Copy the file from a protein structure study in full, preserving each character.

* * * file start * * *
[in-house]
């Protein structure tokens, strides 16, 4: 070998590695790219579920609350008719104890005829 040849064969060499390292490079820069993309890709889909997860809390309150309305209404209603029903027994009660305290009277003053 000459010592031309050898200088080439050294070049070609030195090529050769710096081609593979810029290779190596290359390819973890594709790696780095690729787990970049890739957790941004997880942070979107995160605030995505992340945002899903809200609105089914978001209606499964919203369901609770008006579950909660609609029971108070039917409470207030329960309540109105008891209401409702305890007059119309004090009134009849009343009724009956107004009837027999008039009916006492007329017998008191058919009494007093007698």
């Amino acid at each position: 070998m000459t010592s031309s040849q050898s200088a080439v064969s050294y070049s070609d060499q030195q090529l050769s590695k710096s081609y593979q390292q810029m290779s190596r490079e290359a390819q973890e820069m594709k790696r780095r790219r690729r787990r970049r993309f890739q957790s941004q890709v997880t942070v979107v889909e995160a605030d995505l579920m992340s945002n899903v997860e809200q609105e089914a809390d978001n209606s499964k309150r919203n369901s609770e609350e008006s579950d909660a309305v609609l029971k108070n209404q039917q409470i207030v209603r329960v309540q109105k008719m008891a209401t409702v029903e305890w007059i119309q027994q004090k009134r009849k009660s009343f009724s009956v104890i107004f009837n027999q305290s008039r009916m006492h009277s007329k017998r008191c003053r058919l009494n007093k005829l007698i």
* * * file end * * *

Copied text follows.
[in-house]
């Protein structure tokens, strides 16, 4: 070998590695790219579920609350008719104890005829 040849064969060499390292490079820069993309890709889909997860809390309150309305209404209603029903027994009660305290009277003053 000459010592031309050898200088080439050294070049070609030195090529050769710096081609593979810029290779190596290359390819973890594709790696780095690729787990970049890739957790941004997880942070979107995160605030995505992340945002899903809200609105089914978001209606499964919203369901609770008006579950909660609609029971108070039917409470207030329960309540109105008891209401409702305890007059119309004090009134009849009343009724009956107004009837027999008039009916006492007329017998008191058919009494007093007698």
């Amino acid at each position: 070998m000459t010592s031309s040849q050898s200088a080439v064969s050294y070049s070609d060499q030195q090529l050769s590695k710096s081609y593979q390292q810029m290779s190596r490079e290359a390819q973890e820069m594709k790696r780095r790219r690729r787990r970049r993309f890739q957790s941004q890709v997880t942070v979107v889909e995160a605030d995505l579920m992340s945002n899903v997860e809200q609105e089914a809390d978001n209606s499964k309150r919203n369901s609770e609350e008006s579950d909660a309305v609609l029971k108070n209404q039917q409470i207030v209603r329960v309540q109105k008719m008891a209401t409702v029903e305890w007059i119309q027994q004090k009134r009849k009660s009343f009724s009956v104890i107004f009837n027999q305290s008039r009916m006492h009277s007329k017998r008191c003053r058919l009494n007093k005829l007698i």